I was surprised how confidently the video maker (Ariel Avissar) turned the conceit of the video to be about Hitchcockian themes. The prompt was to write something deliberately vague, which I did. But I think I was half expecting that my source would be obvious. I was surprised to see how well my text lent itself to a Hitchcockian analysis, when in fact, my thoughts had nothing to do with that director’s work. My favorite parts of Avissar’s video were when there was a brilliant synchresis between my text and the visual from the Hitchcock film. The best example of that being the final shot, which paired my description of “turning off the television” with an image of several TVs in a shop window. 

With the exception of The Trouble with Harry (1955), Avissar purposefully avoids using any of the overused or unmistakable classic shots from Hitchcock’s films, which would inevitably distract the viewer from the overall anonymity of the exercise. Avissar’s aim to strip the clips of their context and match them with appropriate excerpts of my text created a sustained, threatening mood which was well-suited to my memory of seeing a disturbing murder on television when I was a child. Avissar and I briefly discussed his video and he revealed to me that he knew my memory was not of Hitchcock but it was all he could think about when editing. To me this reinforces the wisdom of following one’s whims when making video essays; they can often lead you to a creative solution.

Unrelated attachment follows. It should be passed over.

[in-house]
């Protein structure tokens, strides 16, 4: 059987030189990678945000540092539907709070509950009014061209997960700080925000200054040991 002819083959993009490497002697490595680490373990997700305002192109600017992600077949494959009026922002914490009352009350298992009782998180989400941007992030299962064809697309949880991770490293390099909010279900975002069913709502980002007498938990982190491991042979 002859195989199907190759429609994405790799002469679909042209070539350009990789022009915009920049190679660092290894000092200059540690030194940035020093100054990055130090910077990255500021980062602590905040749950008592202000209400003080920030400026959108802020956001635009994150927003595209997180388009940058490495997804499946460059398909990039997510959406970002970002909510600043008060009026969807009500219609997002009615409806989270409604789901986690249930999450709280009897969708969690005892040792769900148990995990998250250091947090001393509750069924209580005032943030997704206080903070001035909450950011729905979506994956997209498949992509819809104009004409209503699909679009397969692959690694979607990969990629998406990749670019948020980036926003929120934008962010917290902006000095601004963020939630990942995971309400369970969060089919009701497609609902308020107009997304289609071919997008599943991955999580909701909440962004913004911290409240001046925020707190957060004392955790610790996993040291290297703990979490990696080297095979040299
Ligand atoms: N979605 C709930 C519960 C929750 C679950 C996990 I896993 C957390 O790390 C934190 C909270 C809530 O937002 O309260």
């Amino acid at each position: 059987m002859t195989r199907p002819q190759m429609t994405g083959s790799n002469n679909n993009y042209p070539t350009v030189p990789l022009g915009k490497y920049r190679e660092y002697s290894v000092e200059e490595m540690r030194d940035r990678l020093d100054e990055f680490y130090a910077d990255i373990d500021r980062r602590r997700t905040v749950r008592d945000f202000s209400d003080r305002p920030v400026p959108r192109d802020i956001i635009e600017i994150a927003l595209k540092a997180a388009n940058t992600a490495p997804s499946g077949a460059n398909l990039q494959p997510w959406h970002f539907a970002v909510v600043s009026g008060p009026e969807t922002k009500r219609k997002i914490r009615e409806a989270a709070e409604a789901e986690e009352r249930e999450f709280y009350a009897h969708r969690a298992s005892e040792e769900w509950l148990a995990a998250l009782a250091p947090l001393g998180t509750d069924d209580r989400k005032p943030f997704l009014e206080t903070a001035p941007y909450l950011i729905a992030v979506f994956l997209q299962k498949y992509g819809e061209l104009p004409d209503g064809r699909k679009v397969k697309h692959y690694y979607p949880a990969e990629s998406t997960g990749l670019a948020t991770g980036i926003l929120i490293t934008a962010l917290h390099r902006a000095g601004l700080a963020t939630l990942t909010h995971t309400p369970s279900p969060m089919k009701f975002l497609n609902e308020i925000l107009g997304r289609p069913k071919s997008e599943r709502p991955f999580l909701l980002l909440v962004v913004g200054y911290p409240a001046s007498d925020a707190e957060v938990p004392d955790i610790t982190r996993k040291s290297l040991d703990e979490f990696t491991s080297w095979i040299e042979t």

Philip Józef Brubaker is a writer and filmmaker who makes videographic non-fiction about the art form of cinema and his relation to it. He studied at the Rogue Film School with Werner Herzog and the Experimental Documentary MFA at Duke University. He has made 100 video essays for and is known around the globe for his work.